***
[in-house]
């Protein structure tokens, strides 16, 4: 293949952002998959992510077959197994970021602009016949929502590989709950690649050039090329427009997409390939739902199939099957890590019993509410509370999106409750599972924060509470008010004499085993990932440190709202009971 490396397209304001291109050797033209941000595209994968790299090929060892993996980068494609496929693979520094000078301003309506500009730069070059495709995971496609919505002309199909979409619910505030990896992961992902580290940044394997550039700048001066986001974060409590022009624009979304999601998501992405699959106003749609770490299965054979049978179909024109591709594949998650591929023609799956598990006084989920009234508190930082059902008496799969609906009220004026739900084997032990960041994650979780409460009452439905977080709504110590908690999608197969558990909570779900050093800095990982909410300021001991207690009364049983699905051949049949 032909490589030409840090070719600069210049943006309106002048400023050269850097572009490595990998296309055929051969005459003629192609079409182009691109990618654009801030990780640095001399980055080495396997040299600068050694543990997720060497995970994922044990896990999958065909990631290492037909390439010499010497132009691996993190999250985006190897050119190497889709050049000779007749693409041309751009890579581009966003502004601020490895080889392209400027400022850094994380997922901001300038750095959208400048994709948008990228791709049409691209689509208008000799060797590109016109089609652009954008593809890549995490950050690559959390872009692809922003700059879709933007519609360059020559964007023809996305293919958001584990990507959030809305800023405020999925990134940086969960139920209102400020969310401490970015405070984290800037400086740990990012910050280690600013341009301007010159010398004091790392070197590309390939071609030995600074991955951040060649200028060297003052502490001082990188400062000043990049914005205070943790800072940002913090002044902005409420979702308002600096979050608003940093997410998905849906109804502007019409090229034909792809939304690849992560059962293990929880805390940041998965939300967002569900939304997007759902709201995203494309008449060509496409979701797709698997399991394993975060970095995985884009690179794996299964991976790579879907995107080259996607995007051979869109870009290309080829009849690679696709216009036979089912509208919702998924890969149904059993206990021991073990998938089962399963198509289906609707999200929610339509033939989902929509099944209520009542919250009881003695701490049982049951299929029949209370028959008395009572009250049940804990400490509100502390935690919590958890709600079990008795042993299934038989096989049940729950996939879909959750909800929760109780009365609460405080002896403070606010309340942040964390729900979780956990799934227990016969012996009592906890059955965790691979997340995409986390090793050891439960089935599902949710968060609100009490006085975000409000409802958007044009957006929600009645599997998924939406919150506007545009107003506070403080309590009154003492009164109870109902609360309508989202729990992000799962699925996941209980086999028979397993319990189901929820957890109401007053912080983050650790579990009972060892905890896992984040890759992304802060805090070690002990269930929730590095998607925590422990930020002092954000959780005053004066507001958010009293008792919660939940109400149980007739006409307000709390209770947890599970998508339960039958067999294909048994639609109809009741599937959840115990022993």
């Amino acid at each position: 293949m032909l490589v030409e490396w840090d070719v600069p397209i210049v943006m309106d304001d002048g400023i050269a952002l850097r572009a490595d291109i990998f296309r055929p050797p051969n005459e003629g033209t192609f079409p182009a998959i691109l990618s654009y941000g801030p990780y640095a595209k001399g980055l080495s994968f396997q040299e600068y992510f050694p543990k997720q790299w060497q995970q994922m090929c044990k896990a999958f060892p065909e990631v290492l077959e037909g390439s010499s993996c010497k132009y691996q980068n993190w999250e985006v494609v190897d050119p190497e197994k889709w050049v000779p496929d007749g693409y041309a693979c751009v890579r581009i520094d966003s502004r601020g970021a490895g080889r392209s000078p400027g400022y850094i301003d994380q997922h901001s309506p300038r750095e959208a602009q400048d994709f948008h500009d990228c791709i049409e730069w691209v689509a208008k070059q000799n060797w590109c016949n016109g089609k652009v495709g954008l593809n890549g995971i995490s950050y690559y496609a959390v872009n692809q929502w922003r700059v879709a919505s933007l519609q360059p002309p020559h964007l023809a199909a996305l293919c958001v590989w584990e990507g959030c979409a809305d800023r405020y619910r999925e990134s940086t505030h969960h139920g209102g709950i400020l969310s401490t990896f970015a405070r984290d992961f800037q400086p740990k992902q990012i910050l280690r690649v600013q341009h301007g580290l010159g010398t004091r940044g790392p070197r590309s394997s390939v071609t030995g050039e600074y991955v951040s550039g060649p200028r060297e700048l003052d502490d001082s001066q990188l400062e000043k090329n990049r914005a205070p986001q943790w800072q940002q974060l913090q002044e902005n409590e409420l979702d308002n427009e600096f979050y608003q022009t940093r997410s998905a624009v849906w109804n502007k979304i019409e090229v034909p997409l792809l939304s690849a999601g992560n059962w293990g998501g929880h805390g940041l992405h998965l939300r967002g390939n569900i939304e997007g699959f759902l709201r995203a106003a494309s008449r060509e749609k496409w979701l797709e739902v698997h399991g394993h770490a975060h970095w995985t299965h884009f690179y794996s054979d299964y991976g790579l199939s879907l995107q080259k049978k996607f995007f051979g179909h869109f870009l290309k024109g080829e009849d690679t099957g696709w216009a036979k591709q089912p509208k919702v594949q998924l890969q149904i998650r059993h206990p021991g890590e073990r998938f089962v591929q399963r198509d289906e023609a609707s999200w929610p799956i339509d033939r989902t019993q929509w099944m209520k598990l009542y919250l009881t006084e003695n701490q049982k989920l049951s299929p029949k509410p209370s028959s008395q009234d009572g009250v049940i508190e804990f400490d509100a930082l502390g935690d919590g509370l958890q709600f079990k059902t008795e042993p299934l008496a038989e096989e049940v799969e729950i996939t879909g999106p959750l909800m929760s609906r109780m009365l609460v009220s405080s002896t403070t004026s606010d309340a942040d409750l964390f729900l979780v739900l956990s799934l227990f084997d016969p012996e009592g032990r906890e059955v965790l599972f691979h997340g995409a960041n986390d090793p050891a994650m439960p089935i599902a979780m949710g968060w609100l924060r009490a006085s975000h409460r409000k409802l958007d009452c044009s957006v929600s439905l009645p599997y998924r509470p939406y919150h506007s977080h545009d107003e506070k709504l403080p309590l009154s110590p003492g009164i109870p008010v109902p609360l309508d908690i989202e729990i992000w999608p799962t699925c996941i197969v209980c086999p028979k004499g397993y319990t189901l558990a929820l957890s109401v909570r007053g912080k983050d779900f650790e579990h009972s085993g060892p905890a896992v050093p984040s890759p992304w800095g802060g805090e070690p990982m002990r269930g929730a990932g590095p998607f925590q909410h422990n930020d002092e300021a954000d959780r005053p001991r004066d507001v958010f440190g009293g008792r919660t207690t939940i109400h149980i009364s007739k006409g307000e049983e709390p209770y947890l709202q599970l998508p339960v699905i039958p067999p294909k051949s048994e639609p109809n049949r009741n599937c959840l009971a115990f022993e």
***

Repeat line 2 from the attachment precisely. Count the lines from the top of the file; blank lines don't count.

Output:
């Protein structure tokens, strides 16, 4: 293949952002998959992510077959197994970021602009016949929502590989709950690649050039090329427009997409390939739902199939099957890590019993509410509370999106409750599972924060509470008010004499085993990932440190709202009971 490396397209304001291109050797033209941000595209994968790299090929060892993996980068494609496929693979520094000078301003309506500009730069070059495709995971496609919505002309199909979409619910505030990896992961992902580290940044394997550039700048001066986001974060409590022009624009979304999601998501992405699959106003749609770490299965054979049978179909024109591709594949998650591929023609799956598990006084989920009234508190930082059902008496799969609906009220004026739900084997032990960041994650979780409460009452439905977080709504110590908690999608197969558990909570779900050093800095990982909410300021001991207690009364049983699905051949049949 032909490589030409840090070719600069210049943006309106002048400023050269850097572009490595990998296309055929051969005459003629192609079409182009691109990618654009801030990780640095001399980055080495396997040299600068050694543990997720060497995970994922044990896990999958065909990631290492037909390439010499010497132009691996993190999250985006190897050119190497889709050049000779007749693409041309751009890579581009966003502004601020490895080889392209400027400022850094994380997922901001300038750095959208400048994709948008990228791709049409691209689509208008000799060797590109016109089609652009954008593809890549995490950050690559959390872009692809922003700059879709933007519609360059020559964007023809996305293919958001584990990507959030809305800023405020999925990134940086969960139920209102400020969310401490970015405070984290800037400086740990990012910050280690600013341009301007010159010398004091790392070197590309390939071609030995600074991955951040060649200028060297003052502490001082990188400062000043990049914005205070943790800072940002913090002044902005409420979702308002600096979050608003940093997410998905849906109804502007019409090229034909792809939304690849992560059962293990929880805390940041998965939300967002569900939304997007759902709201995203494309008449060509496409979701797709698997399991394993975060970095995985884009690179794996299964991976790579879907995107080259996607995007051979869109870009290309080829009849690679696709216009036979089912509208919702998924890969149904059993206990021991073990998938089962399963198509289906609707999200929610339509033939989902929509099944209520009542919250009881003695701490049982049951299929029949209370028959008395009572009250049940804990400490509100502390935690919590958890709600079990008795042993299934038989096989049940729950996939879909959750909800929760109780009365609460405080002896403070606010309340942040964390729900979780956990799934227990016969012996009592906890059955965790691979997340995409986390090793050891439960089935599902949710968060609100009490006085975000409000409802958007044009957006929600009645599997998924939406919150506007545009107003506070403080309590009154003492009164109870109902609360309508989202729990992000799962699925996941209980086999028979397993319990189901929820957890109401007053912080983050650790579990009972060892905890896992984040890759992304802060805090070690002990269930929730590095998607925590422990930020002092954000959780005053004066507001958010009293008792919660939940109400149980007739006409307000709390209770947890599970998508339960039958067999294909048994639609109809009741599937959840115990022993």